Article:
And then came the excuses.

    When you sign up for a new insurance policy, reading it may be very reassuring. You feel protected. It seems that every unfortunate event in your life will be covered. But attached to the policy is also the fine print – an endless list of clauses that allow the insurance company to bail out on coverage in numerous (and often quite surprising) situations. Reading the fine print can leave you very disillusioned, and you may start wondering if the policy actually covers anything at all. (That’s why most of the people skip reading it altogether.)

    Pentecostal Christianity offers exactly this kind of “policy” for your life. It is full of promises about what God is supposed to do for you, both in this life and in the next. He will answer your prayers. He will guide you. He will protect you. He will give you wisdom, strength and an abundance of everything that you will ever need. All of these promises are more or less directly derived from the Bible, which is treated as inspired and literally infallible.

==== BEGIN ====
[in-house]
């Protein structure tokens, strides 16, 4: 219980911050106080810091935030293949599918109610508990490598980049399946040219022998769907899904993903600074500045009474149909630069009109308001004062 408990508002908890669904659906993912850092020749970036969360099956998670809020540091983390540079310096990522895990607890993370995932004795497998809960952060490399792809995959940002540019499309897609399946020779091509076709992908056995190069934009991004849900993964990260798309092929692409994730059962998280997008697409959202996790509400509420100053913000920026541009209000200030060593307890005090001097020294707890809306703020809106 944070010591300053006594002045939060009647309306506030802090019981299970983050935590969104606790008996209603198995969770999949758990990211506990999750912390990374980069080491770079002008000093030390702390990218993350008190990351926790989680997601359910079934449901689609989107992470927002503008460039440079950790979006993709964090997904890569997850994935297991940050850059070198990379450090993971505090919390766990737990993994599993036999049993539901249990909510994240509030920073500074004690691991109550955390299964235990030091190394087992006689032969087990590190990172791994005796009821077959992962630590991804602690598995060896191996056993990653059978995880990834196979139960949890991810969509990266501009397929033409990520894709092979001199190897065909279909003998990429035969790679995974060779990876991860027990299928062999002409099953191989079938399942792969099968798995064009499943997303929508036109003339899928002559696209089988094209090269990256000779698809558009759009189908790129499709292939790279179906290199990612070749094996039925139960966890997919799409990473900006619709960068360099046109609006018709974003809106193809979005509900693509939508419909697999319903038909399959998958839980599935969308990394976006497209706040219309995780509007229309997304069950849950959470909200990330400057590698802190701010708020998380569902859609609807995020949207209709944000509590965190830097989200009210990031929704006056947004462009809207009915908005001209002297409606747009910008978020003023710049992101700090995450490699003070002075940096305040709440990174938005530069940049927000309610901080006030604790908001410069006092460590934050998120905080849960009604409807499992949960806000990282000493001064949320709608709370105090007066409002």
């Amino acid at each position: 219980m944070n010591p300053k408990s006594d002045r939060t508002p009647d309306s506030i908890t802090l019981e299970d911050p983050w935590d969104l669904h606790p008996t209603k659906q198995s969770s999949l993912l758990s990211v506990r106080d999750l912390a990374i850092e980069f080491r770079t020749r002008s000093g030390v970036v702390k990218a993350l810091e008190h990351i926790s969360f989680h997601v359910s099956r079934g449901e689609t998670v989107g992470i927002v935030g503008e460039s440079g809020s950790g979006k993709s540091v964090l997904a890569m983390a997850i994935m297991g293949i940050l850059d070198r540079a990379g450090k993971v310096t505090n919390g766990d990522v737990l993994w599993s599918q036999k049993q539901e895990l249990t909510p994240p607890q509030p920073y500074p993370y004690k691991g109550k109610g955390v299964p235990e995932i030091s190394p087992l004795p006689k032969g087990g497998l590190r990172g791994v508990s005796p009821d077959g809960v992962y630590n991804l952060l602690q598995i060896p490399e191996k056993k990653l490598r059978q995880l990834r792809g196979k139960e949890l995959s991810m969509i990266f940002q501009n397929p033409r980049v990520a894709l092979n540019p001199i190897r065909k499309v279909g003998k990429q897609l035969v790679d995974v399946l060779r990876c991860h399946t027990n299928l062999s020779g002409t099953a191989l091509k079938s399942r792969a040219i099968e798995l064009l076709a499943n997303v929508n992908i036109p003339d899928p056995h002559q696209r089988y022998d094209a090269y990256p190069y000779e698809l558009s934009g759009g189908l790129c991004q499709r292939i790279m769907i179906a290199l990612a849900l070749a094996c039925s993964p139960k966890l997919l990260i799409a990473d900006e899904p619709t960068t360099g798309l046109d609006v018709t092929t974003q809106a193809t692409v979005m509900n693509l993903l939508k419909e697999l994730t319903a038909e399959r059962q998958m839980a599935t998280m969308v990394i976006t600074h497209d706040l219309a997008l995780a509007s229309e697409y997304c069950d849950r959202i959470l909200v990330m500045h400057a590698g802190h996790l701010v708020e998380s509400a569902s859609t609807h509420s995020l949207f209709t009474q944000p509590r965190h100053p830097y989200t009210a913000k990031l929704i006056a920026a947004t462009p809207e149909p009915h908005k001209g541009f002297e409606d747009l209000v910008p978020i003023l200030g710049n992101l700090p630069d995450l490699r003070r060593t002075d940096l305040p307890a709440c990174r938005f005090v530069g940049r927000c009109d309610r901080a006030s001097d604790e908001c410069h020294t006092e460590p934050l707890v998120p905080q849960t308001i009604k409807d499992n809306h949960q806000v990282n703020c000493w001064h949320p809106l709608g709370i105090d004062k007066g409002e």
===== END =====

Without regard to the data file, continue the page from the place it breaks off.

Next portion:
But when you live this kind of life for a few years, you start noticing that more often than not, these promises fail to materialize. You begin collecting answered prayers, because they are so rare. You notice that bad things happen to you as frequently as to your non-believing friends. You make bad decisions thinking that God told you to make them, only to realize that you must have heard him wrong. You cannot turn a blind eye anymore to prophecies that failed to become fulfilled, to miraculous healings that were promised but never happened, to people for whom you prayed so hard but were never “saved”, and dozens of other situations where the Bible promises you something but you never get it.